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1  Little-known music of all eras / Wish lists and requests / Re: Vitezslav Novák's Symphonies on: August 02, 2019, 01:22:30 am
As is, unfortunately, his habit Greg K spoils his argument by his use of language chosen either deliberately to offend or accidentally having that effect.

He makes a point in relation to his perception of the musical merits of the Novak symphonies. Despite the sound quality of the off-air recordings available to us he is able to determine that the music is, in his opinion, mediocre in quality and therefore not worthy of being recorded. That is a valid position to adopt. On the evidence which exists these are not masterpieces of Czech music. There is a lot of Czech music which could not be so described which has been recorded. Virtually everything that Martinu, for example, composed has now made it to cd (including very early compositions which do not reflect the composer's later style). These were thought worth recording in order, presumably, to present a fuller picture of Martinu the composer.

What those of us who have an interest in Novak would like is to have the opportunity to hear the symphonies in modern recordings, played with as much conviction as is possible, in order to make up our own minds once and for all.

He spoils his argument by giving gratuitous offence. I have no objection to being called "a completist". It is a perfectly accurate (if not necessarily helpful) description of my attitudes to recording neglected music. To add, however, the word "fanatic" is a different matter.

The word "fanatic" is defined in terms of "excessive". Indeed Greg K, by self-evident implication, goes on to make clear his ability and my inability to "discriminate". By quoting me directly it is perfectly clear to whom the description is intended to apply.

(Apparently Greg K has now accepted his lack of judgment in using the word "fanatics" and has replaced it with "enthusiasts". Most of this post was written in response to his orginal version. He is however incapable of recognising how incredibly patronising it is to refer to his previous "advice" to "re-engage with the music in a critical fashion".)

I have never made any attempt to disguise my enthusiasms. I make no apology for them. I recognise, even if I do not share, the enthusiasms of other members for the music which particularly interests them. I might find some of the music of, let us say for example, certain obscure Ukrainian or Polish or Russian composers "rather mediocre and unmemorable" (to use Greg K's expression). But that would be a personal response I would see no reason to share.

This is not the first time that such comments have been made about such a particular perception of my lack of discrimination, judgment and taste. Indeed it has been a constant refrain which has become tedious in the extreme.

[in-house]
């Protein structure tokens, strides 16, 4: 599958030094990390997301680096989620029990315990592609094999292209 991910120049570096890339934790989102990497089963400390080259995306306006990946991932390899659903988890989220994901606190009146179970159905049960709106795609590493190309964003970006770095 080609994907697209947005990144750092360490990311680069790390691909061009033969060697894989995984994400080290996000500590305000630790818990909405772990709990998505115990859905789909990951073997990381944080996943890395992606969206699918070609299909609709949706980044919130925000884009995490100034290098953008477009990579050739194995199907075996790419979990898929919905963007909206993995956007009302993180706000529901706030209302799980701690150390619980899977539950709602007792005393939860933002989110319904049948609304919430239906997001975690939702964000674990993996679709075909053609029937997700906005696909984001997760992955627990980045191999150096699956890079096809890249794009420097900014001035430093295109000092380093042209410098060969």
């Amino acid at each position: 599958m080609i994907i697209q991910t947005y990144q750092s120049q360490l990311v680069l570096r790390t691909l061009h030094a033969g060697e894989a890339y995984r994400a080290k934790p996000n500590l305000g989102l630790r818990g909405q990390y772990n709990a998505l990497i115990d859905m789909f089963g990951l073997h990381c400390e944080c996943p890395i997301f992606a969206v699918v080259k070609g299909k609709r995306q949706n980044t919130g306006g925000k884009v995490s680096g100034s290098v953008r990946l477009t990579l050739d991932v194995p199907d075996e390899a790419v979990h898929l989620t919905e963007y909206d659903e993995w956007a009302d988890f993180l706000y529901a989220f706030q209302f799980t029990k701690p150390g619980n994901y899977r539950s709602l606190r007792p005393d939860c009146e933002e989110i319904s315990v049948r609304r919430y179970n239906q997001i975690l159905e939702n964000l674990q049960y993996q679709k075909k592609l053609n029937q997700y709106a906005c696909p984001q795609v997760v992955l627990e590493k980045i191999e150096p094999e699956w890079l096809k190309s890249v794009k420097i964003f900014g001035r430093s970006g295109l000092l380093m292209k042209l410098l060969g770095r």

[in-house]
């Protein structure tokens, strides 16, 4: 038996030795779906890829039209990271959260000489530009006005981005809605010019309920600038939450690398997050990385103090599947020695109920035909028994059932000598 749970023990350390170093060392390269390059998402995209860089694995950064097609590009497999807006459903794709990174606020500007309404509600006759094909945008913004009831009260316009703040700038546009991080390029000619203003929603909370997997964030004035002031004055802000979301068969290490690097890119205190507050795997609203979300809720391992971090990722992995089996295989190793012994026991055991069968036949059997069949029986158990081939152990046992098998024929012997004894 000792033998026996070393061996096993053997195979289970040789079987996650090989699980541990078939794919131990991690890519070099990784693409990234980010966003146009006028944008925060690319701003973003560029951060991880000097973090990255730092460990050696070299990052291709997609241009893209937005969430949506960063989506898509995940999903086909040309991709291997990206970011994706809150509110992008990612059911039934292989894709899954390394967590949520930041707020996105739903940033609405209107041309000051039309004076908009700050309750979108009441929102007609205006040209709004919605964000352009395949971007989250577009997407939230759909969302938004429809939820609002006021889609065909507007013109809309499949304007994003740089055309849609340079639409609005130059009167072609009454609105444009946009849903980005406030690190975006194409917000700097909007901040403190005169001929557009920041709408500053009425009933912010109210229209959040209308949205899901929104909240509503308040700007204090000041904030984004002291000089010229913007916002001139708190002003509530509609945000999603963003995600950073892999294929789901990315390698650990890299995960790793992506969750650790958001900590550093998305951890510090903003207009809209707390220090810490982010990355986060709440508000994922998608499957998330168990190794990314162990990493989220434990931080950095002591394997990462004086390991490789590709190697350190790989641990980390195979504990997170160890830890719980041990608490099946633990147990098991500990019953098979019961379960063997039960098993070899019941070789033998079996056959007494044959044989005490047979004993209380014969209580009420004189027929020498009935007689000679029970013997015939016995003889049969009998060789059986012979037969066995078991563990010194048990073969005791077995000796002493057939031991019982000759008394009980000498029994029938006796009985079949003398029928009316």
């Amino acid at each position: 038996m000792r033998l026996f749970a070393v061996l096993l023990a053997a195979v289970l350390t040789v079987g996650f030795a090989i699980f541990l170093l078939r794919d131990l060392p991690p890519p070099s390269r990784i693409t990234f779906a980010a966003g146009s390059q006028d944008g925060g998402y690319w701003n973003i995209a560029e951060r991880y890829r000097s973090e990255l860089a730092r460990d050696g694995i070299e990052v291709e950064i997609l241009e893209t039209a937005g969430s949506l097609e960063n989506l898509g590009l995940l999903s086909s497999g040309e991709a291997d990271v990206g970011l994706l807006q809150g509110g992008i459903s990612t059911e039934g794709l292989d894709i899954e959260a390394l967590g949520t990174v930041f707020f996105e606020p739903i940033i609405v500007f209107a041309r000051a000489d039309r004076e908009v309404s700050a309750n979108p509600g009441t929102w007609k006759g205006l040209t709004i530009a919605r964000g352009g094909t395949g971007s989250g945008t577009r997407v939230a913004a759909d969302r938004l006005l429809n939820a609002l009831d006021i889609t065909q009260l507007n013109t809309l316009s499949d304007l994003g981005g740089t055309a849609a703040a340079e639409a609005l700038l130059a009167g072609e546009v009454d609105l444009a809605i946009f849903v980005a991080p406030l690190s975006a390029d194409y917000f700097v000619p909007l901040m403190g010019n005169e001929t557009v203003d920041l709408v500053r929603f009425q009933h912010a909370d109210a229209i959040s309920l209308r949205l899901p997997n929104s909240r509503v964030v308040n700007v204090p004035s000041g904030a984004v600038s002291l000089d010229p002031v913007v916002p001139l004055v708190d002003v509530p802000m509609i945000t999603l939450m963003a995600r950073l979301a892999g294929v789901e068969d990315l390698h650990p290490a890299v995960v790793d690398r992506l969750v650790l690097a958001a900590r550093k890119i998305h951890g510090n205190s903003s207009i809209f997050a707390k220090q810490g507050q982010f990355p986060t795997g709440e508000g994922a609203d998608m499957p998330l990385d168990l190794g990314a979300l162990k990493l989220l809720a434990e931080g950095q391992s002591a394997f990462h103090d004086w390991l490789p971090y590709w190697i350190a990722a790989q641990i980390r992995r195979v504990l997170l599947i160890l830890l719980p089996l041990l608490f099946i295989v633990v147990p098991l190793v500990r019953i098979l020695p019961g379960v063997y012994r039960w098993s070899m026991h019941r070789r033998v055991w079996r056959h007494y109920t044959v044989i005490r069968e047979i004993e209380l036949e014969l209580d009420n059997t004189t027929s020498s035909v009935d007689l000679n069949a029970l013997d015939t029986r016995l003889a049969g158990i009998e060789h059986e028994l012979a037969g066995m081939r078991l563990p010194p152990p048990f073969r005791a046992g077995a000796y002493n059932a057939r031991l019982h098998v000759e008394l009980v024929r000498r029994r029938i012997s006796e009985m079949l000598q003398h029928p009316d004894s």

Greg K's last sentence is staggering. Record companies like CPO in Germany or Toccata in the UK issue a monthly batch of new recordings of music by composers, many of whom are completely unknown, music which by no stretch of the imagination is all earth-shatteringly good. Companies like Chandos and Dutton have issued almost every scrap of music (some of it actually discarded by the composers themselves) of music by composers like Bax or Vaughan Williams. These companies, presumably, have a rationale for their release decisions. To suggest that the "listeners" share his perceptions of what is or is not "mediocre and unmemorable" and therefore "not especially worthy of advocacy and revival" is quite astonishing.

To debate endlessly whether or not Greg K's opinions of the merits or, almost inevitably, lack of merit in the music of particular composers are to be taken as having more weight than my desire to have the opportunity to hear the music properly is not an exercise I have the time, energy or inclination to engage upon. He clearly believes that he has a capacity for discrimination which extends far beyond mine and which has to be assumed to override my enthusiasms. He is the arbiter of what is worth recording and what is not.

On that basis further discussion is pointless........
2  Little-known music of all eras / Wish lists and requests / Re: Vitezslav Novák's Symphonies on: July 30, 2019, 11:35:45 pm
I entirely agree that the absence of the two Novak symphonies from the cd repertoire is quite astonishing. It is extraordinary that no record company has taken them up or shows any inclination to do so. Sad!
3  Little-known music of all eras / Discussion of obscure composers / Re: Vienna on: July 18, 2019, 12:36:02 am
But should Moscow audiences be expected to have heard of Birtwistle? (I ask objectively, not sarcastically or critically)

I wish I hadn't heard of him Wink (That is a joke of course Smiley)

In response to Neil's post, first of all Sir James MacMillan has done very well in terms of cd releases of his music; most of his works can be obtained commercially. More importantly however, Neil is quite correct in referring to the impossibility of having a comprehensive knowledge of the entire repertoire. I know the names of a very considerable number of composers and have catalogued the orchestral music of hundreds of them. But my knowledge of opera, chamber music, instrumental music is almost non-existent. It has also become clear that there are indeed vast numbers of composers (particularly from Eastern Europe, Russia, Asia) of whom I have never heard. And my "knowledge" of the 20th century composers of orchestral music-which is my particular area of interest-is at best "shallow". I know the names of composers. I have listened to as much of their music as I have had time to do. But "comprehensive knowledge" is not something I could ever claim.